- Is there circumstantial evidence that your employer terminated you for a discriminatory reason, such as including only people in a certain protected class in the group of people subjected to a layoff, or being terminated immediately after your employer discovered your protected status?
- Are similarly situated (similar position, similar experience, same location, etc.) employees treated differently on the basis of a protected status? For example, female employees are punished for behavior for which male employees are not.
- Have managers, supervisors, or co-workers made repeated offensive or insulting comments about you based on a protected status or about a protected class of persons? Were these comments made in front of others?
- Has someone made an unwelcome romantic or sexual advance or requested sexual favors?
- If you were involved in a romantic or sexual relationship with another employee, were you subjected to adverse employment actions after that relationship ended?
- Did you report potential legal or regulatory violations to company managers or to a governmental agency? Were you later subjected to adverse employment actions?
- Were you subjected to adverse employment actions after exercising legal rights, such as taking protected leave or engaging in protected union activity?
- Were you subjected to adverse employment actions after refusing to undertake an activity that was unlawful or unethical?
Compensation in a Wrongful Termination Claim
If you settle a wrongful termination claim with your former employer, or you obtain a favorable verdict at trial in a wrongful termination lawsuit, you may be entitled to receive various forms of compensation and relief from your former employer. This may include:
- Lost wages – You may be entitled to recover the wages you would be have been paid, measured from the date of your termination until the present date. You do have a legal duty to mitigate your damages by taking reasonable steps to secure new employment. Back pay will be subject to a credit for any income from a new job or unemployment compensation benefits you receive. If you are still without a job at the time of your settlement or verdict in a lawsuit, you may also be entitled to front pay, or the income you would receive if you were still employed.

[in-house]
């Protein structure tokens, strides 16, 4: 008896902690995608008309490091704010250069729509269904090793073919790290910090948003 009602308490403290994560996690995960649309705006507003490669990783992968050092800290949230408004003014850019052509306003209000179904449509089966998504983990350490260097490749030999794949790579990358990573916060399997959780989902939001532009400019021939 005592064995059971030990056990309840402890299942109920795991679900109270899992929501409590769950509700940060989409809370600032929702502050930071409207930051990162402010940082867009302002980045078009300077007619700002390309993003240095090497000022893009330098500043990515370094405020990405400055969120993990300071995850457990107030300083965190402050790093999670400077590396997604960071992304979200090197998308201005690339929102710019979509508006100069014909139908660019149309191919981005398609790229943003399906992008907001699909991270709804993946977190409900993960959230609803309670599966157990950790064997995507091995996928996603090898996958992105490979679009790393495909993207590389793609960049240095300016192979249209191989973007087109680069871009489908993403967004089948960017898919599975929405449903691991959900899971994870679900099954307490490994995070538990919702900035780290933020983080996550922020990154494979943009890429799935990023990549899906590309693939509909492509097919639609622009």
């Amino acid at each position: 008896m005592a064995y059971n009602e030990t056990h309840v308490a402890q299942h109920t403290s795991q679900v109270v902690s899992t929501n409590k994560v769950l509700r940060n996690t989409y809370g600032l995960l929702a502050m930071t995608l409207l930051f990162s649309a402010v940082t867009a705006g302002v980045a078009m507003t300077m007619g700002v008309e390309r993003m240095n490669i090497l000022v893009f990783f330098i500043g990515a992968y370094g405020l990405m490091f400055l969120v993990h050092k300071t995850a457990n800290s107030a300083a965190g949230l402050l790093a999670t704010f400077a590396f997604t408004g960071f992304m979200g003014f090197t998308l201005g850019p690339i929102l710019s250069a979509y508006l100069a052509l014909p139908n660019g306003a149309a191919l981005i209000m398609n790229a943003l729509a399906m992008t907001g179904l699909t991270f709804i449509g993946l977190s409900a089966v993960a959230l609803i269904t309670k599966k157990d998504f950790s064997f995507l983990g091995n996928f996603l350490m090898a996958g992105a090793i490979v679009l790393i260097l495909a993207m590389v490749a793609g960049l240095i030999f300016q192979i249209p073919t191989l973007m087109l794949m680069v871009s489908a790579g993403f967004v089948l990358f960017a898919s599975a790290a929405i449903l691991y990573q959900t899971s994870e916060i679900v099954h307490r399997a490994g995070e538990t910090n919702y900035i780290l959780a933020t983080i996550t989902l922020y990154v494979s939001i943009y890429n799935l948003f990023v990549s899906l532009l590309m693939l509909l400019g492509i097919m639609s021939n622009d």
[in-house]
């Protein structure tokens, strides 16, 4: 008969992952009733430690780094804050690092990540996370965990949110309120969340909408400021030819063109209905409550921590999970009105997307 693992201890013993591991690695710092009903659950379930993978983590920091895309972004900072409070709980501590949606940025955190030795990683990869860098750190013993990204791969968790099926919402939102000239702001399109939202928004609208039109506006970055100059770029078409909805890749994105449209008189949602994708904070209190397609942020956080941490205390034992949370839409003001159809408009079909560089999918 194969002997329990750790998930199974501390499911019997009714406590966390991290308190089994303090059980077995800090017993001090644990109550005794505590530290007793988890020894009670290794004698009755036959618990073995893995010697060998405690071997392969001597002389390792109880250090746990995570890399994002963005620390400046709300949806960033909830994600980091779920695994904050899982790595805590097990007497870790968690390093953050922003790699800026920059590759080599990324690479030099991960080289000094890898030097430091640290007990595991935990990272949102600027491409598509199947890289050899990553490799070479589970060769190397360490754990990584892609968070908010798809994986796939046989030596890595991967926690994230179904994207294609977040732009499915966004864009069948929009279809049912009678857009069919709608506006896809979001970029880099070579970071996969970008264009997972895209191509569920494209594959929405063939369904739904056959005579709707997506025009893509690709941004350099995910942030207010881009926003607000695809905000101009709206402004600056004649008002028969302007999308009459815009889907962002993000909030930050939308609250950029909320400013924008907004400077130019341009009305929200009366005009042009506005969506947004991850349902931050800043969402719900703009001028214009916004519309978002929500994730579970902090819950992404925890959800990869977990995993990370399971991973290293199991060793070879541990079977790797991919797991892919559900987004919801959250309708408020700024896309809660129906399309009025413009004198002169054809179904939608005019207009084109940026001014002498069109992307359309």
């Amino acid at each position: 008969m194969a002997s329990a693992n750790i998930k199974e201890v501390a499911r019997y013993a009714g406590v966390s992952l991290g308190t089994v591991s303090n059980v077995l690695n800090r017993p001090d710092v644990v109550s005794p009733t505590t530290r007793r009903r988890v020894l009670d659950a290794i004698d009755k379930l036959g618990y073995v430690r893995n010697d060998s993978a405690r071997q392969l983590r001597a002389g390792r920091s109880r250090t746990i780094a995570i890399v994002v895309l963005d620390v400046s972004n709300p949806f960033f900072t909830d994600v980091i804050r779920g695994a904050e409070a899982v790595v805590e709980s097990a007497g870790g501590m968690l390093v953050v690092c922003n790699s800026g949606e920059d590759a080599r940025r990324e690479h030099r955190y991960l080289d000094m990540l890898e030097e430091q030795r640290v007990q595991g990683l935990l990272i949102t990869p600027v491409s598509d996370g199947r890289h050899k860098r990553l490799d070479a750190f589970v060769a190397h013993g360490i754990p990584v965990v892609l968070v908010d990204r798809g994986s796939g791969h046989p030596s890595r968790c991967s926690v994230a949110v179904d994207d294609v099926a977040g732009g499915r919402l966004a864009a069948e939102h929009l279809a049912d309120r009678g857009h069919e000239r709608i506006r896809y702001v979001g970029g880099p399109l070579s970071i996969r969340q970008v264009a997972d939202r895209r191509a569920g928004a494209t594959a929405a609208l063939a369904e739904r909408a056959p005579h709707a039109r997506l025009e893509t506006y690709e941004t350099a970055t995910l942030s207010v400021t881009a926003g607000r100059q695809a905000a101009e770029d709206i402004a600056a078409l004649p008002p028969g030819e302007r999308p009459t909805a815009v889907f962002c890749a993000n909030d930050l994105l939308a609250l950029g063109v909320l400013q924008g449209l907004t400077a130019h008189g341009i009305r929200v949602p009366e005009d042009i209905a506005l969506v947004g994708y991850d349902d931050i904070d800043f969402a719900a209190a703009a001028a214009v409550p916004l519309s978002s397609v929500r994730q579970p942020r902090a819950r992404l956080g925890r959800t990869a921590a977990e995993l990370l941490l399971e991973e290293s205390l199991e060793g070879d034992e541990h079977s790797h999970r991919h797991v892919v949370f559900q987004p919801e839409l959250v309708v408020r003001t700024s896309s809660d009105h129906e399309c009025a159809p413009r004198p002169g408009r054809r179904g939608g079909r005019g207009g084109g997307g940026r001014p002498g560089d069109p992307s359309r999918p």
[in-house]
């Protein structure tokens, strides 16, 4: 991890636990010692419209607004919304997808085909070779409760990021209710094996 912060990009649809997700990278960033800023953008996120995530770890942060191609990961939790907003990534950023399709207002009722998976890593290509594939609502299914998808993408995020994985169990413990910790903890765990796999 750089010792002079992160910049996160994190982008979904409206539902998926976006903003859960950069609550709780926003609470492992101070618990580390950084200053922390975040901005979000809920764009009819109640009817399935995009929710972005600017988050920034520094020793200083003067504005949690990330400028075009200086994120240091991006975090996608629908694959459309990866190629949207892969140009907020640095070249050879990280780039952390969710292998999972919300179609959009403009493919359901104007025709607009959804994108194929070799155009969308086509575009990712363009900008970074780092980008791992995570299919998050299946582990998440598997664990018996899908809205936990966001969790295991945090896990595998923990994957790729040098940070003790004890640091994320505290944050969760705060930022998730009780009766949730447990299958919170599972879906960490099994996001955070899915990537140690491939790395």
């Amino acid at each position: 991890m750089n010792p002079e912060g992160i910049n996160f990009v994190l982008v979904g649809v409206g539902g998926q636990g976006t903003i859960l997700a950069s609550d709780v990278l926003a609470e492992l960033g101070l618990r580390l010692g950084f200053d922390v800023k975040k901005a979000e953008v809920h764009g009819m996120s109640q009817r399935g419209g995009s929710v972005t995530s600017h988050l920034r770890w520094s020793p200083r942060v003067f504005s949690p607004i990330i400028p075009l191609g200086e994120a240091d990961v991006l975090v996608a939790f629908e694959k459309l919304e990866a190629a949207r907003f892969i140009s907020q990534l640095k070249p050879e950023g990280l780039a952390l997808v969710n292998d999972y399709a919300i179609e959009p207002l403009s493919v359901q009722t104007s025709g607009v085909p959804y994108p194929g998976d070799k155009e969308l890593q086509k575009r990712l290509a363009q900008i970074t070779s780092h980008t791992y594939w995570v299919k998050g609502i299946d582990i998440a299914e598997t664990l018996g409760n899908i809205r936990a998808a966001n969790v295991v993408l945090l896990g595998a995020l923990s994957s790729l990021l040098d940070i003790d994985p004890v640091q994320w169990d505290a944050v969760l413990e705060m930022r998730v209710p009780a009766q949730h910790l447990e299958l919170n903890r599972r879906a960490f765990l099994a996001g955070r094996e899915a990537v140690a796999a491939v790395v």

- Lost benefits – Similar to lost wages, you may be entitled to receive benefits from your old job, such as health insurance, pensions, and stock options. If you have to purchase insurance on the private market, you may be entitled to compensation for the costs of that insurance.
- Emotional distress damages – You may be entitled to claim compensation for the emotional distress caused by your wrongful termination, such as for anxiety, depression, or other mental distress. Such damages are typically limited to wrongful termination claims involving particularly egregious conduct by the employer, such as sexual harassment or pervasive discrimination.
- Reinstatement – In certain circumstances, you may decide to seek reinstatement to your old position, which can be accompanied by the seniority you would have accrued had you not been terminated.
- Job search expenses – If you incur expenses as part of searching for a new job, you may be entitled to compensation for those expenses from your former employer.
How Our Wrongful Termination Lawyers Can Help
If you believe you have been fired for the wrong reasons, you need a knowledgeable Nashville wrongful termination lawyer who can review your case to determine whether your discharge may have been for improper or illegal purposes and whether you may have a legal claim for compensation. The attorneys at the Employment and Consumer Law Group have the dedication and experience you need to determine whether you have a viable wrongful termination claim.
Your employer may have offered you a seemingly legitimate explanation for your termination, but the circumstances surrounding your termination make you think there is an ulterior motive.
Our legal team can review the circumstances of your case and will use our experience in wrongful termination cases to determine whether the reasons for your firing were merely a pretext.
We can also review the terms of any severance package you have been offered to determine whether you may be surrendering critical legal rights. If you have a legitimate wrongful termination claim, our attorneys can help you file an administrative claim and, if necessary, a lawsuit against your employer to recover the compensation you are entitled to.
If you believe you have been wrongfully discharged from your job, don’t wait another day to start pursuing the financial compensation you may deserve. Contact the Employment and Consumer Law Group today to schedule a consultation to learn more about your legal rights and options.